artist / participant
Autobiography and the 'danse macabre' seem strange partners in pursuit of an engaged artistic life. But the nature of performance, sculpture, and now the first exhibited paintings, have always seemed strange emotional bedfellows in the works of the English artist Stephen Wilks.
Perhaps best known for his performances where his has toted a stuffed sculpture of a donkey called Balthasar in a suitcase across Europe, there has always been in Wilks a fundamental fascination with anthropomorphically associated iconography. Indeed, Orwell's Animal Farm was among his last major project where he entered into the human-to-animal universe. The historical donkey or ass, as beast of burden, is a multilayered iconic image familiar from the Classical Age, as in Lucius Apuleius's The Golden Ass, in some measure derived from the Priapus story, through to Shakespeare's character Bottom in Midsummer Night's Dream, both sharing libidinal but more importantly possessing dislocated comedy contents.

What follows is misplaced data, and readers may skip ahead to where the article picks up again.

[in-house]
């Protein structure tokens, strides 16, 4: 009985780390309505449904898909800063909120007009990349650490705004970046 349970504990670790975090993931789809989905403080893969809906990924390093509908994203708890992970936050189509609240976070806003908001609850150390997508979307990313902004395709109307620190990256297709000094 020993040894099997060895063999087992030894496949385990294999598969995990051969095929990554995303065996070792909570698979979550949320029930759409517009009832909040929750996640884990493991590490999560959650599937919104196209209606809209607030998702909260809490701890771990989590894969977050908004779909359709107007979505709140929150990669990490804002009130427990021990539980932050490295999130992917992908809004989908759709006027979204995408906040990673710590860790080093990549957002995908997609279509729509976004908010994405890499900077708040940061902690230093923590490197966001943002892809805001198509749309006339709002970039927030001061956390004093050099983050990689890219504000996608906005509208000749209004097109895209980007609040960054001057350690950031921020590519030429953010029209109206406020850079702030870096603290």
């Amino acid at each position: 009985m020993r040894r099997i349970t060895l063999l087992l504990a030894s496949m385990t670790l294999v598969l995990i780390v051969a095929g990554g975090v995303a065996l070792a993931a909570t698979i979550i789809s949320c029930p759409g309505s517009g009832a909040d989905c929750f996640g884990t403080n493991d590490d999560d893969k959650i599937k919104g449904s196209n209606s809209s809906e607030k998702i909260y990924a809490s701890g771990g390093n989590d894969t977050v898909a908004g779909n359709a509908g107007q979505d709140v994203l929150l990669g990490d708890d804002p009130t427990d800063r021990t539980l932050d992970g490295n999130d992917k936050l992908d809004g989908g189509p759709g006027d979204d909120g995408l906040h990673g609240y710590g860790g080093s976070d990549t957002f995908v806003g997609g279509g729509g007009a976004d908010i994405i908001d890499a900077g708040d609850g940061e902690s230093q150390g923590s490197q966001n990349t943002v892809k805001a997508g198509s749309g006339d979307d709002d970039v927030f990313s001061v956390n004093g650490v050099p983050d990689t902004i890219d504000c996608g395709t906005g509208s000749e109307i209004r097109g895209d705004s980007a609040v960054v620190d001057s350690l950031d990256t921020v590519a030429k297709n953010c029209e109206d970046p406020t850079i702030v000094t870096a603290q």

To travel with 'a donkey on your back' is not only a slang regional English usage, but also an inverted use of umour noir in the case of Wilks. The donkey as an itinerant beast of burden, an animal entity associated with the poor and the impoverished, is given a dominant role throughout his recent body of work. The autobiographical component of the work, is the idea of an association and identification on the part of the artist, a seeing the world from the position of 'other' as a reversed viewpoint. If it appears as humour so much more so in that it is critical of the unjust conditions of our contemporary world.
What goes around comes around